The languages and frameworks you choose for your fintech will to a large extent decide the longevity and ultimate fate of your product. They determine what you can build, who you can hire to build it with, and how long the market validation will take.
This is what you’ll get if you go with Python for your fintech:
- optimal time to market;
- fewer errors and less bug fixing;
- open-source tools and libraries offering pre-prepared solutions.
We think the choice should be clear.
The applications of Python are numerous.
It’s perfect for web development, the Internet of Things, machine learning, startups, and fintech—among many others.
We’ve discussed at length why Python is such a good fit for all of these purposes.
However, just to give you a quick recap:
- Python lets you optimize your development resources by writing code faster, thanks to its high readability and ease of use;
- Python has a clear and simple syntax, allowing you to review your code effortlessly and efficiently;
- Python gives you a multitude of ready-made, tried-and-tested frameworks and libraries to lean on, instead of building your entire product from scratch;
- Python offers extensive support from a variety of tutorials and guides, as well as a robust and thriving community of enthusiasts;
- Python is used by tech giants like Google, YouTube, or Reddit, so if they put their trust in the language, there’s no reason why you shouldn’t do the same.
This page gives you an overview of what Python is most useful for, but it doesn’t nearly exhaust the subject, so expect more updates to come in the future.
Meanwhile, maybe you’re looking for answers to different questions. Like, say, whether to choose Python or a different programming language for your software project.
If that’s the case, we have another resource that will be perfect for you: a detailed look on how Python compares to other programming languages.
We also have other free resources you may benefit from:
- a manual on hiring software engineers,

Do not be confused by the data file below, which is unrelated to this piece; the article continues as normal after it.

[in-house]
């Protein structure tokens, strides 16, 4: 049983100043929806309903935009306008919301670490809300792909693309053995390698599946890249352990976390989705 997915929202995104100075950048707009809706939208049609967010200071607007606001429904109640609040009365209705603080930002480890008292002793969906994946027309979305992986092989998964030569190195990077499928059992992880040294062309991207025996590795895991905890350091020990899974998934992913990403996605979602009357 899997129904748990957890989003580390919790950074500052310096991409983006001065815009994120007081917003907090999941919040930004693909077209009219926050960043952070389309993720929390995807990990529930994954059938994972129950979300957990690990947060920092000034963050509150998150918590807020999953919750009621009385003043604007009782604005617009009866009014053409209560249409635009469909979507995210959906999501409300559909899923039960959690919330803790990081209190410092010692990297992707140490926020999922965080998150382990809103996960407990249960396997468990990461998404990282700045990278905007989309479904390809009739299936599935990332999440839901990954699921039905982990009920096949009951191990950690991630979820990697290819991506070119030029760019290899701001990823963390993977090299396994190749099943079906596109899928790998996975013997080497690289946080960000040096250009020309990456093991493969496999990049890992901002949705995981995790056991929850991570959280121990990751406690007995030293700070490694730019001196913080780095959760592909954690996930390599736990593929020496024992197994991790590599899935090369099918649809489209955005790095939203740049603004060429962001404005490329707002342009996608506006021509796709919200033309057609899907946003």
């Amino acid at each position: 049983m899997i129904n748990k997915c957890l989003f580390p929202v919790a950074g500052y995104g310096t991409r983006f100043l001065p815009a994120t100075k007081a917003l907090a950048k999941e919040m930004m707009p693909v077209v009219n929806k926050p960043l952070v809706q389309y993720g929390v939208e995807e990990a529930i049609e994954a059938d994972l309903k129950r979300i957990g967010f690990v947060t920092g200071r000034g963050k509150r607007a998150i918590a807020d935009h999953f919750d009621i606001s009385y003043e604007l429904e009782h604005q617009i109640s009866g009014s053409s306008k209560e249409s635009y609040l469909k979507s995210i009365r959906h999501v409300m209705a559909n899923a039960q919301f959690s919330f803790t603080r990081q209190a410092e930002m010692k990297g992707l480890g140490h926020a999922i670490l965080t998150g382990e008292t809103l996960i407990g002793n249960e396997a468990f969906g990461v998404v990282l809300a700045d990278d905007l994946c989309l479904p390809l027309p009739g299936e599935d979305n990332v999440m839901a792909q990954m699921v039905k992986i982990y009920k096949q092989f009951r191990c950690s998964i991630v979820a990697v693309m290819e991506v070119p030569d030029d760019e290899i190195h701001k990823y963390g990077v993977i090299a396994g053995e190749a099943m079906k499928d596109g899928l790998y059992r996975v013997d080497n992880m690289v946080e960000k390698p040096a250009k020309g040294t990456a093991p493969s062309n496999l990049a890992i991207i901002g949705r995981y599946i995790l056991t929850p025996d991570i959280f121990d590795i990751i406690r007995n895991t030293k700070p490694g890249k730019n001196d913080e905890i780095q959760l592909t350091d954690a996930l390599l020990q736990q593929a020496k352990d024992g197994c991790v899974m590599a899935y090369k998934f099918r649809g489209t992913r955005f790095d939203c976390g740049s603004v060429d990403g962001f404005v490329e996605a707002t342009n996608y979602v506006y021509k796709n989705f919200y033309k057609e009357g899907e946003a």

- an introduction to nearshoring,
- a detailed breakdown of how much it really costs to hire an in-house developer,
- a general primer on Python from the perspective of a tech manager.
On Python for Web Development
- Top 9 Web Application Trends in 2019 – Oxidian.ch
- Why Python & Django Are Your Top Choice for Web Development – The Startup on Medium
- 20 Advantages of Doing Web Development with Python and Django – Worthwhile
- How to Use the Bottle Micro Framework to Develop Python Web Apps – DigitalOcean
- Bottle – Full Stack Python
- A Beginner’s Introduction to Python Web Frameworks – STX Next
On Python for the Internet of Things
- The Top 6 Programming Languages for IoT Projects – TechBeacon
- The Six Best-Paid IoT Programming Languages – IoT World Today
- MicroPython Basics: ESP8266 WebREPL Access – Adafruit
- IoT with Python: Essential Packages – element14 Community
- “What Is the Use of Python in IoT?” by Ashish Jhanwar – Quora
On Python for Machine Learning
- The Hitchhiker’s Guide to Machine Learning in Python – freeCodeCamp on Medium
- Machine Learning Is Fun! The World’s Easiest Introduction to Machine Learning – Medium
- The Most Popular Language for Machine Learning Is… – IBM Community
- Most Popular Programming Languages for Machine Learning and Data Science – Fossbytes
- The Most Popular Python Scientific Libraries – STX Next
- Tutorial: Getting Started with Machine Learning in Python – STX Next
- Machine Learning from the Woods: Exploring Tree-Based Ensemble Models in Python – STX Next
On Python for Startups
- Why Python Is the Best Programming Language for Startups and Why Our Developers Love It – Net Solutions
- “Python vs. Java for Backend Web Development, What Are the Pros and Cons?” by Sebastian Buczyński – Quora
- “Why Python Is Perfect for Startups” by Vadim Nareyko – LinkedIn
- The 7 Most In-Demand Programming Languages of 2018 – Coding Dojo
- Why Python Should Be the Programming Language for Your Startup – STX Next
- Zappi: UK Education Project Using Python Django and React Native – STX Next
- Deuce Tennis: UK Tennis App Built with Python Django and React Native – STX Next
On Python for Fintech
- Redrawing the Lines: FinTech’s Growing Influence on Financial Services – PwC
- The Incredible Growth of Python – Stack Overflow
- Emerging Languages Overshadowed by Incumbents Java, Python in Coding Interviews – HackerRank
- Why Python Should Be the Technology Choice for Your Fintech – STX Next
- Top 17 Fintech Companies That Include Python in Their Tech Stack – STX Next
- 8 Fintech Companies with Python in Their Tech Stack: The Insurtech Edition – STX Next
- Newable Business Finance: UK Fintech Project Using Python Flask and Angular – STX Next
- Vyze: US Fintech Project Using Python Django and Angular – STX Next